In English, many things are named after a particular country – but have you ever wondered what those things are called in those countries?
1Chemistryátomo monovalente masculineion monovalente masculine
- According to Leibniz, the world is made up of indivisible, but nevertheless complex, self-sufficient units that he called monads.
- Engels sees this process of the endless movement of crowds as emblematic of the dissolution of humankind into a race of monads, of individuals reduced to selfish atoms in a world of atoms.
- Thus this reality cannot be the sheer resultant of the juxtaposition of individuals who are monads, totally self-sufficient and self-referring entities, with respect to one another.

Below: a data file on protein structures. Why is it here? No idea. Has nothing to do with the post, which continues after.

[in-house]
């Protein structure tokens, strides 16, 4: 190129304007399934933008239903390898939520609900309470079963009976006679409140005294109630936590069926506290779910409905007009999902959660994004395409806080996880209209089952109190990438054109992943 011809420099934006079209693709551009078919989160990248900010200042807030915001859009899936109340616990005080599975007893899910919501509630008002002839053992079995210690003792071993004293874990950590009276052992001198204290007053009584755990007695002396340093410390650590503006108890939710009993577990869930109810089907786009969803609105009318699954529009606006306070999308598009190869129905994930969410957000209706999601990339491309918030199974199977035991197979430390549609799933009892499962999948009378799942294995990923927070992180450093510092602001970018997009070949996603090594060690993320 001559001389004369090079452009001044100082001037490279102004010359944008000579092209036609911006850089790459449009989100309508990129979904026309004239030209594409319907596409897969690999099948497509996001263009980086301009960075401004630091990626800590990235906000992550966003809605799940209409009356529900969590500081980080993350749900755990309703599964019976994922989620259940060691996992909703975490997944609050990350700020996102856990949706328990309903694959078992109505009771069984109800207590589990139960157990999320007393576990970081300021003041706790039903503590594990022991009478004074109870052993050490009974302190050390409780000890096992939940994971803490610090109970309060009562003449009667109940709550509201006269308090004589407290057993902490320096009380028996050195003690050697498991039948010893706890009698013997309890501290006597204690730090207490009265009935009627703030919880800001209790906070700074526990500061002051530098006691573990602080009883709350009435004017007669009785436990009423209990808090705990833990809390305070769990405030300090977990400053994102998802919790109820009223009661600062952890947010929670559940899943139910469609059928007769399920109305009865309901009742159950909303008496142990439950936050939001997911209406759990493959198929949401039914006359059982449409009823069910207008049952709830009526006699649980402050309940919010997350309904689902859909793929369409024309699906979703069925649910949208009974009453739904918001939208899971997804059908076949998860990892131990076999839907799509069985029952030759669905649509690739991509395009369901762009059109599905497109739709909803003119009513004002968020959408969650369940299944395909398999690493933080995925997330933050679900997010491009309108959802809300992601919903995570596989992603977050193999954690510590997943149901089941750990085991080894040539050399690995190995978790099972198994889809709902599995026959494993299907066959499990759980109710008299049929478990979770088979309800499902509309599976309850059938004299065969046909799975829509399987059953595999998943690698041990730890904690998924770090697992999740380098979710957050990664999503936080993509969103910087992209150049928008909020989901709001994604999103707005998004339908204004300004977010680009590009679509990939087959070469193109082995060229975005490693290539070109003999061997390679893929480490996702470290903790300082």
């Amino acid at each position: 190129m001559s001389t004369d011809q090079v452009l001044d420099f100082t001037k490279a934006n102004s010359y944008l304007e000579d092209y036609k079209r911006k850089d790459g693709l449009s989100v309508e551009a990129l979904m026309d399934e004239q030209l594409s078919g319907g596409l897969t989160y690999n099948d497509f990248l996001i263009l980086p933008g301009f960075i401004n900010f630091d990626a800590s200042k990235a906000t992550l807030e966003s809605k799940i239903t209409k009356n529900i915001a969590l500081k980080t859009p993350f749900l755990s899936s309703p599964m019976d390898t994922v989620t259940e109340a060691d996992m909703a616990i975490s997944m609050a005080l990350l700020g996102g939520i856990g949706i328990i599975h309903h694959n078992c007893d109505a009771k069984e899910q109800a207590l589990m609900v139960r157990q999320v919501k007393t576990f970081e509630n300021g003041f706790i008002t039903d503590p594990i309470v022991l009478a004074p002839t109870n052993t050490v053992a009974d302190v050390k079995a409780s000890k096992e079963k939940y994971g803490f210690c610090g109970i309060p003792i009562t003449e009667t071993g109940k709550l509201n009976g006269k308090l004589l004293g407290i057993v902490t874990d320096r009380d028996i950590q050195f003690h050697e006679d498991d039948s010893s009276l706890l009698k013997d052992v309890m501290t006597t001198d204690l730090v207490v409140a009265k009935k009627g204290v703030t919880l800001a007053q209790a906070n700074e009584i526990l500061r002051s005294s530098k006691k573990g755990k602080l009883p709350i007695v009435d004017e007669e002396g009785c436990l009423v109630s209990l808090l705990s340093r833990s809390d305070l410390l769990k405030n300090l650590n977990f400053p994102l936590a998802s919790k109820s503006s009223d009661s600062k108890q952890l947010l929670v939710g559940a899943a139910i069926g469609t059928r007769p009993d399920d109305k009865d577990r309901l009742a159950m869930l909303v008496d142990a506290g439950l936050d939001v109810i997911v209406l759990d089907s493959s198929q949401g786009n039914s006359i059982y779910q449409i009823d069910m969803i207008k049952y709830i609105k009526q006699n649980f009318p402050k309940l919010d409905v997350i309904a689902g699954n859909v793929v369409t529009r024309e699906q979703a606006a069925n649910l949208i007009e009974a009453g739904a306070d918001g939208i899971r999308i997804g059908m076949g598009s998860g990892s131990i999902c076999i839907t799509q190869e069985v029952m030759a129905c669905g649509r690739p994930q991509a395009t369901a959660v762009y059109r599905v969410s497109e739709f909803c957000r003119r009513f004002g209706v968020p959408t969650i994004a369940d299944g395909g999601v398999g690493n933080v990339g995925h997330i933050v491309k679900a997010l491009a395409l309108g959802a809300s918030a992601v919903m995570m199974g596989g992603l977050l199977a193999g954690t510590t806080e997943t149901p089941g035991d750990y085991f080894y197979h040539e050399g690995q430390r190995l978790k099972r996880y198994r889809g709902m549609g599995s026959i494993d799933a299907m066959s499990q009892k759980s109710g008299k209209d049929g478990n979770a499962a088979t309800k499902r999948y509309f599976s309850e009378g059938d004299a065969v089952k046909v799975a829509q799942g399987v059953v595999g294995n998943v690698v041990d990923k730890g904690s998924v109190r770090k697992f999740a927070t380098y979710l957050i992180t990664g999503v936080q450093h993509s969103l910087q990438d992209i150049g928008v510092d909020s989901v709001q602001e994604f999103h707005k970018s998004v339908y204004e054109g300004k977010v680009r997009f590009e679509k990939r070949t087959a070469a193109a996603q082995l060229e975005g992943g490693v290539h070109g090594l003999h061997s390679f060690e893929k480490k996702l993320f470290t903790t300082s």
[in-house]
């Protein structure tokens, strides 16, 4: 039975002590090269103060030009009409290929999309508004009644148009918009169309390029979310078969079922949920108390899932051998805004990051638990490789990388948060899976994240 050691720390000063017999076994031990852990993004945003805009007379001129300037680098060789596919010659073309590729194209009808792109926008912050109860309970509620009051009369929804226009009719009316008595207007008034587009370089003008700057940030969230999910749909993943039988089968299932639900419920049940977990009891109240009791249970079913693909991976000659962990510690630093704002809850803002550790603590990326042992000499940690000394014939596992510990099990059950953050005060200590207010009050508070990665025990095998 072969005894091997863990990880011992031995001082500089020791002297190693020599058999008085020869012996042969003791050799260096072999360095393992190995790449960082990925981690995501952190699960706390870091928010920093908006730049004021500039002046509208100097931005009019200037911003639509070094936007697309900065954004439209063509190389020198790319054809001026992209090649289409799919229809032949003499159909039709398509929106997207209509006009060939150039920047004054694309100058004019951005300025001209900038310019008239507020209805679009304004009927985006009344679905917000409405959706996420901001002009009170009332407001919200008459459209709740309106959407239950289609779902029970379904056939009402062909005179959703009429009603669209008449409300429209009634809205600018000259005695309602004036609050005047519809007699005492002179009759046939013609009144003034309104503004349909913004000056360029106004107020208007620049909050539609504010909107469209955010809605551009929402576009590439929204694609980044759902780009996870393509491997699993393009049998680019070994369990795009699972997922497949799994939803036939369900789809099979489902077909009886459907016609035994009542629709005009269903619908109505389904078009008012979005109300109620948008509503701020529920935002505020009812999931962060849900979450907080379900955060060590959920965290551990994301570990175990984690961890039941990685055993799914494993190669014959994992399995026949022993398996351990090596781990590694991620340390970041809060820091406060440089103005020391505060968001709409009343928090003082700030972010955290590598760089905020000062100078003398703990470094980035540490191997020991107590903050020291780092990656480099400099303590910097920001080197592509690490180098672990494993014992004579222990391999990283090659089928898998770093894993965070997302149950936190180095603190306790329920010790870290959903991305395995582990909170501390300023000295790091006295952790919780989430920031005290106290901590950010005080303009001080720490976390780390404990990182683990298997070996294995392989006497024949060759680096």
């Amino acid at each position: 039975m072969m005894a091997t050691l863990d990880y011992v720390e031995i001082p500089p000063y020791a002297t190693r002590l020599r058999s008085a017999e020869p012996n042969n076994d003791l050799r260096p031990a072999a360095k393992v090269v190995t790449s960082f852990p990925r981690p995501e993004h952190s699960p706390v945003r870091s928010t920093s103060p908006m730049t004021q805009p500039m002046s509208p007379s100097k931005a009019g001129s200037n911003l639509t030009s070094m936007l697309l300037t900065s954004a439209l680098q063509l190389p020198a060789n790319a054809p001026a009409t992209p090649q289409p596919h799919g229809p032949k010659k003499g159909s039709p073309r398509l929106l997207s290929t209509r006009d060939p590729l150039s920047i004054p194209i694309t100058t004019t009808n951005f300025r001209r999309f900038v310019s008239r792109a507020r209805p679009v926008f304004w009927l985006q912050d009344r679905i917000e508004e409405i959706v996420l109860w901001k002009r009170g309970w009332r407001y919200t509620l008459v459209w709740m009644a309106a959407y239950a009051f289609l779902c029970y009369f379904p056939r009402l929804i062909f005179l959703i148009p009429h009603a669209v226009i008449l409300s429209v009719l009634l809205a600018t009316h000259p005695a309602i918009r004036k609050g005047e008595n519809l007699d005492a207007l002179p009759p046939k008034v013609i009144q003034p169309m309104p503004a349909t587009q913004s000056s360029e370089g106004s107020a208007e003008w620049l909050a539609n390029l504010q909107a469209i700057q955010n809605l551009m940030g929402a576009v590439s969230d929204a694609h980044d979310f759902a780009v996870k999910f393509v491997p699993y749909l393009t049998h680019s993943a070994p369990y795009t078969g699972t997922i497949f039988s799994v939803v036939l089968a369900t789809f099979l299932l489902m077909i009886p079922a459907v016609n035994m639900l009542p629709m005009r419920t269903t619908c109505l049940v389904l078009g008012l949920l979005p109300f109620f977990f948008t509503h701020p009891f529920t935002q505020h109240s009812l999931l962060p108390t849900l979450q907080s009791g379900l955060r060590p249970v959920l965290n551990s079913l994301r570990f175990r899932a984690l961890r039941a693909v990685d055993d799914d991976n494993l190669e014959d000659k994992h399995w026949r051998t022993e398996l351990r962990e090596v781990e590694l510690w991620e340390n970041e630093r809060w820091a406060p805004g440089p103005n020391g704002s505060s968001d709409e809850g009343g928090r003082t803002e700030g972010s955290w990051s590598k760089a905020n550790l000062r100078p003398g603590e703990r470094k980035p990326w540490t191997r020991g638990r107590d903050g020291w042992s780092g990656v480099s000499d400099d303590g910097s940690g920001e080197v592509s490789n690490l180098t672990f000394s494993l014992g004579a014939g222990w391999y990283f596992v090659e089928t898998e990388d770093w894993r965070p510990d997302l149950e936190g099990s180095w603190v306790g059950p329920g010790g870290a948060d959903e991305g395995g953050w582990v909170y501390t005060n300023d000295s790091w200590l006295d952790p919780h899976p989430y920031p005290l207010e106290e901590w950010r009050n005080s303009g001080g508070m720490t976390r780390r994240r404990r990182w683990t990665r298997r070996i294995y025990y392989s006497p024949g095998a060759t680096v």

- An artwork then, when seen as one of Leibniz's monads, is its own universe but its perspective is within the larger totality of society in which the other artworks reside and refer.
- Now a partless, or indivisible entity does not necessarily have to be infinitesimal: souls, individual consciousnesses, and Leibnizian monads all supposedly lack parts but are surely not infinitesimal.
English has borrowed many of the following foreign expressions of parting, so you’ve probably encountered some of these ways to say goodbye in other languages.
Many words formed by the addition of the suffix –ster are now obsolete - which ones are due a resurgence?
As their breed names often attest, dogs are a truly international bunch. Let’s take a look at 12 different dog breed names and their backstories.